The venerable corn chip whose life is a Tex-Mex history lesson.

The His and Her Gift by Susan Chadwick
The whole world is waiting: what fabulously expensive gifts are Texans giving this year?

The Hughes Drill Bit by Nicholas Lemann
This is the invention that found most of the oil in Texas.

Barbed Wire by Anne Dingus
They say the six-gun won the West, but in fact, a strand of wire did.

The Farm-to-Market Road by Paul Burka
It was supposed to help the farmer; instead, it spirited his kids away to the city

The Tumbleweed by Stephen Harrigan
The tumbleweed is as much a visual trademark of Western romance as the moonlit silhouette of a coyote.

Marfa Lights by Gary Cartwright
Scotland has its Loch Ness monster. Bermuda has its triangle. We’ve got the Marfa lights.

The Western Shirt by Catherine Chadwick
Today’s cowboy can thank Hollywood designers for the shirt on his back.

Football Hand Signals by Paul Burka
The Southwest Conference may not have the best teams, but it does have the best school signs.

The Bowie Knife by Susan Chadwick
The fearsome weapon that terrified enemies, ensured supper, and made its namesake a hero.

The Fire Ant by Jan Reid
These tiny red invaders have avoided chemical warfare. Why? Just to torment Texans.

Juneteenth by Chester Rosson
Texas slaves greeted Empancipation Day with joy; modern reactions are more complex.

The Flash Flood by Joe Nick Patoski
The forecast predicts sunny skies, clear nights. And in Texas that doesn’t mean a thing.

The Coronary Bypass by Stephen Harrigan
If you smoke, drink, or eat red meat, you may be eligible for this Texas rite of passage.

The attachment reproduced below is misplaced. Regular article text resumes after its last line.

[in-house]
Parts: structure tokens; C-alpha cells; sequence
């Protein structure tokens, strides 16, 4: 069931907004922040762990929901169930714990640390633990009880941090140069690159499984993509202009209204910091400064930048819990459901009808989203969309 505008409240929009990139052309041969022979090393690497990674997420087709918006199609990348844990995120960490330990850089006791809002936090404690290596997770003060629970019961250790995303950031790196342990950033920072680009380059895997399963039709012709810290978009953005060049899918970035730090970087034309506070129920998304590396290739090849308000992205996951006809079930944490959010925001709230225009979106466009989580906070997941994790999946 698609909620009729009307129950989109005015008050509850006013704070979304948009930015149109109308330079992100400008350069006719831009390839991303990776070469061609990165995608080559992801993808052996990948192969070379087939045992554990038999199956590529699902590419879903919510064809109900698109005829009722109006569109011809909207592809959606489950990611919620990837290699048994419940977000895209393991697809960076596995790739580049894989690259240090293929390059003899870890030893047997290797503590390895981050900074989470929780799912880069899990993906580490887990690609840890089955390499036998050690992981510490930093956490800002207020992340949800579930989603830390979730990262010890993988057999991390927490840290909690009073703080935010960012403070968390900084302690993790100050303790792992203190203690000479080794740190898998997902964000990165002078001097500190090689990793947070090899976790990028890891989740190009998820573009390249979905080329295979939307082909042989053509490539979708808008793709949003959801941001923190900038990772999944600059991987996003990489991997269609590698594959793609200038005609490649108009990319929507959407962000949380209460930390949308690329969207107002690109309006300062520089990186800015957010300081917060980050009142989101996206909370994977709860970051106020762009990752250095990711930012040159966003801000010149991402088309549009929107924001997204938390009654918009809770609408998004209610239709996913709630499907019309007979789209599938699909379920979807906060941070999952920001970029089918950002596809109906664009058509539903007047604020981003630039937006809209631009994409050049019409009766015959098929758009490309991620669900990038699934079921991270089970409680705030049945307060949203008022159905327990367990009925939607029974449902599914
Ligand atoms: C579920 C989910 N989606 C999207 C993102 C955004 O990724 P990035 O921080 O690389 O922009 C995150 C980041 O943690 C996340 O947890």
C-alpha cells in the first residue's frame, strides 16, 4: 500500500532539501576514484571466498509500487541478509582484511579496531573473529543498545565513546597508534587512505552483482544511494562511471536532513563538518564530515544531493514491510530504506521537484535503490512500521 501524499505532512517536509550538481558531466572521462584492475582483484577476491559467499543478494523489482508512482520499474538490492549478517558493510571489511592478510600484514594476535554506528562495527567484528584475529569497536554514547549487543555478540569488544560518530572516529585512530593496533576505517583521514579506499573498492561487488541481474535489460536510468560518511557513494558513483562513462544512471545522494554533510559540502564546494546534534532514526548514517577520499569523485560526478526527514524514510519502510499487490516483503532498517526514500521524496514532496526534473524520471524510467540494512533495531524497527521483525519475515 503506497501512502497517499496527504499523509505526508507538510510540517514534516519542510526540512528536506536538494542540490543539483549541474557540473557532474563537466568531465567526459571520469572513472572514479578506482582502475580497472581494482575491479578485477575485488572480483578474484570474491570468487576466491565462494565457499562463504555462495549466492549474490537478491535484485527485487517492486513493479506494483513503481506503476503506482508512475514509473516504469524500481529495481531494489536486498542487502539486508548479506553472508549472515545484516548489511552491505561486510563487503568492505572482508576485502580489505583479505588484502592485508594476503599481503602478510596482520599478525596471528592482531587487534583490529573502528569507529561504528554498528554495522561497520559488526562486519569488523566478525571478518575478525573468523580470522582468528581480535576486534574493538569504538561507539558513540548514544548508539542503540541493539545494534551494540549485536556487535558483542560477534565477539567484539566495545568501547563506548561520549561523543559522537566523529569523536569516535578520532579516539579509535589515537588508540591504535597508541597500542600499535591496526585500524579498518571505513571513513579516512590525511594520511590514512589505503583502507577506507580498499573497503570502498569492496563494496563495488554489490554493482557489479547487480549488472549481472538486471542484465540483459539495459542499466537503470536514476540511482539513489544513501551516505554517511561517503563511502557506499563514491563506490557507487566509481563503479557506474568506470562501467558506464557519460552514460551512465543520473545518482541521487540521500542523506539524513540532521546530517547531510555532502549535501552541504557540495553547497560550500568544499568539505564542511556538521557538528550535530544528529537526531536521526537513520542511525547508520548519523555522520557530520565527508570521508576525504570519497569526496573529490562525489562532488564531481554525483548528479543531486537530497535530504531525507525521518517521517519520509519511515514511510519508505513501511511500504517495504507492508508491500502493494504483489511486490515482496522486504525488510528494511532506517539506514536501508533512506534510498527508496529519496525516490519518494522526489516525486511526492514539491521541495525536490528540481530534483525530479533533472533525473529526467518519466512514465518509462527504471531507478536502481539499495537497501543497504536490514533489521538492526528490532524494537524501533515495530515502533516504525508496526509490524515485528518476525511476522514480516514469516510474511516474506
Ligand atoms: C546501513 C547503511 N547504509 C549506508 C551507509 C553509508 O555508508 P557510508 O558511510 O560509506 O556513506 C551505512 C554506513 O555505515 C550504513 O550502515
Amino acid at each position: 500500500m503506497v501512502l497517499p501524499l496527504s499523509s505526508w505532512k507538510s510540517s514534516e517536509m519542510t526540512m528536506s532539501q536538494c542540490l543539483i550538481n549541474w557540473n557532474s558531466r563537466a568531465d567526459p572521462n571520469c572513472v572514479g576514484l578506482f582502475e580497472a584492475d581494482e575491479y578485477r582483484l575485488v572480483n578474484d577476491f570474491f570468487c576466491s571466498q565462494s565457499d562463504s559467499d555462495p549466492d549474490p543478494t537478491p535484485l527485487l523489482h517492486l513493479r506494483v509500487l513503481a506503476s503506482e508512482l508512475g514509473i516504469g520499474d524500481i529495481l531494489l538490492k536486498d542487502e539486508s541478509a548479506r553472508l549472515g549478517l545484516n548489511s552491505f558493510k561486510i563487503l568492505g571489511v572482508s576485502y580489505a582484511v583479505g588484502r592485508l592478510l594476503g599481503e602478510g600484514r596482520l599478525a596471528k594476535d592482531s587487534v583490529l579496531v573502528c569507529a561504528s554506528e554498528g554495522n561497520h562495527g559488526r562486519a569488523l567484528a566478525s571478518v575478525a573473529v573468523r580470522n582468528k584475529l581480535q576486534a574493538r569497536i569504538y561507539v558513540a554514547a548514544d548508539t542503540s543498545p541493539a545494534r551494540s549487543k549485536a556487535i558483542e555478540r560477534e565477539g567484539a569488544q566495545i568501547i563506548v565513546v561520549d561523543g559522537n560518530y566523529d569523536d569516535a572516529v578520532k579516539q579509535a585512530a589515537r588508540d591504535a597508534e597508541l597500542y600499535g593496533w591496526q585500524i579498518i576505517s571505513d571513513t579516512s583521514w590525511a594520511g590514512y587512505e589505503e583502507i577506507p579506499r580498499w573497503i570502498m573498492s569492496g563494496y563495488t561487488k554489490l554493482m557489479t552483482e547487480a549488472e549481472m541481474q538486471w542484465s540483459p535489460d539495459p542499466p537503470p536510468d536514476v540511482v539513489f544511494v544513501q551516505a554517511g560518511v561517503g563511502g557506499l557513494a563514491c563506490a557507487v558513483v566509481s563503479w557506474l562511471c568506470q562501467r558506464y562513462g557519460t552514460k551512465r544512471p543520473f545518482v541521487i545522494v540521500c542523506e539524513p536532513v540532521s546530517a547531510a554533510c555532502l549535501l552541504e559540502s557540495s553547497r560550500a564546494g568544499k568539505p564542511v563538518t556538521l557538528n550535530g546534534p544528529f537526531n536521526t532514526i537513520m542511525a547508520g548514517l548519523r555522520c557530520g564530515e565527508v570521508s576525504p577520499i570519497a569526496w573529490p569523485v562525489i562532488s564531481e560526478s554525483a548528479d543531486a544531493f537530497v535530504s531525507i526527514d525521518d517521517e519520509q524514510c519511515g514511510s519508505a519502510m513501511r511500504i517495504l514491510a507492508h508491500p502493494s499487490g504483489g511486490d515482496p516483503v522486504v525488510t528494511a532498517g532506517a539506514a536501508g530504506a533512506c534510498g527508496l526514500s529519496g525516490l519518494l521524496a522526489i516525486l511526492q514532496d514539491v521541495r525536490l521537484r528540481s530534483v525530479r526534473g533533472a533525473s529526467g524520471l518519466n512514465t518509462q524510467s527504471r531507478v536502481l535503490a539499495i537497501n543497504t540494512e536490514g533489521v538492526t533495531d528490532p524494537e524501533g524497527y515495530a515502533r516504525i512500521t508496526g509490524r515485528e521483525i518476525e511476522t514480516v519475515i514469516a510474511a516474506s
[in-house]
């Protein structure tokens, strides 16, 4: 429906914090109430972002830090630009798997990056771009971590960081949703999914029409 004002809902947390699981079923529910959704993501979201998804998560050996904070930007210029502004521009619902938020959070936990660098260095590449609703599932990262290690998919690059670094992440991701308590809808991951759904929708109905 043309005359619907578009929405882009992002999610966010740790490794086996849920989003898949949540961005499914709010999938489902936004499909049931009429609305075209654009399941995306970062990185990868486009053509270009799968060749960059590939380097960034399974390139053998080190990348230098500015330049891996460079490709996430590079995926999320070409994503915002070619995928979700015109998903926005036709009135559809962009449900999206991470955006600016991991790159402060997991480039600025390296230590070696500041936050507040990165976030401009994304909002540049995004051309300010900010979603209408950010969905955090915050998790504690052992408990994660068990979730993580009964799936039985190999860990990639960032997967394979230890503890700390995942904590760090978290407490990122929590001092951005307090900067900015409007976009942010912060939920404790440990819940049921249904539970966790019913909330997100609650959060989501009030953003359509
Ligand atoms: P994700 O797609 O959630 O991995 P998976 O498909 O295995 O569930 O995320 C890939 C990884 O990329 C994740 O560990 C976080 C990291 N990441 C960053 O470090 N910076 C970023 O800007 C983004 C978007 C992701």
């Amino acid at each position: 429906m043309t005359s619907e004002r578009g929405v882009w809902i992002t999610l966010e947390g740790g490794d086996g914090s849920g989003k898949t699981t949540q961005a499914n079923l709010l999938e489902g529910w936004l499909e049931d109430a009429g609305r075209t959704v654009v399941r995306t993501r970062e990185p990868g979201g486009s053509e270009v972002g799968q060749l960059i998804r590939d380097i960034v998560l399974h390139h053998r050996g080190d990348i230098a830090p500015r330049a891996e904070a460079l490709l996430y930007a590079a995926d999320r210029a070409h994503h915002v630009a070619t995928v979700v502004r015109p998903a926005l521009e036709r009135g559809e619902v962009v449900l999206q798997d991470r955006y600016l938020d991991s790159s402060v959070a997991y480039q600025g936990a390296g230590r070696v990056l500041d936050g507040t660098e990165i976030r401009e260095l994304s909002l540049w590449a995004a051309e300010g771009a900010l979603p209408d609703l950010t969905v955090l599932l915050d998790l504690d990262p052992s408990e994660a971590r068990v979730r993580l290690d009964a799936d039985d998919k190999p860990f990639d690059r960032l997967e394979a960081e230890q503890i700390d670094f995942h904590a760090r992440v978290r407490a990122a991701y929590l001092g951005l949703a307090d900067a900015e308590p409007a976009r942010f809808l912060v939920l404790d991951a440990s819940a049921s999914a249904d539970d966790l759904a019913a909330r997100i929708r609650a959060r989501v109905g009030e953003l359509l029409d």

The Native Texan by Susan Chadwick
Pondering the answer to that all-important question, “Where you from, boy?”

King Ranch Casserole by Anne Dingus
Bland, yes, but there when you need it. The club woman’s contribution to Texas cuisine.

The Two Step by Susan Chadwick
It’s a simple step. But done to tricky country rhythm, it’s Texas’ most dignified dance.

The Bluebonnet Snapshot by Suzanne Winckler
Sure, its a kitschy keepsake. But come springtime, everybody wants one anyway.

The Grand Champion Steer by Suzanne Winckler
In a livestock show, he’s no walking T-bone—he’s as glorious and glamorous as Garbo.

The Hi Sign by Anne Dingus
Its casual, its concise, and it makes you feel at home on lonely country roads.

The Texas Brag by Susan Chadwick
We do we make such outrageous claims for our state? Maybe Yankees just love to hear them.

The Pecan by Patricia Sharpe
The nut that nourished the Indians, rescued Cabeza de Vaca, and gives its all to make Texas’ best pies.

Christmas on the Range by Anne Dingus
Deck the halls with cedar and red chiles!

The Blue Norther by Jan Reid
Greetings from the Arctic.

Cedar Fever by Patricia Sharpe
Face it. It’s part of being a Texan. The trees are here to stay, and so is the allergy.

The Trail Ride by Susan Chadwick
It’s a nod to the past, a chance to play cowpoke, but mostly it’s a party on horseback.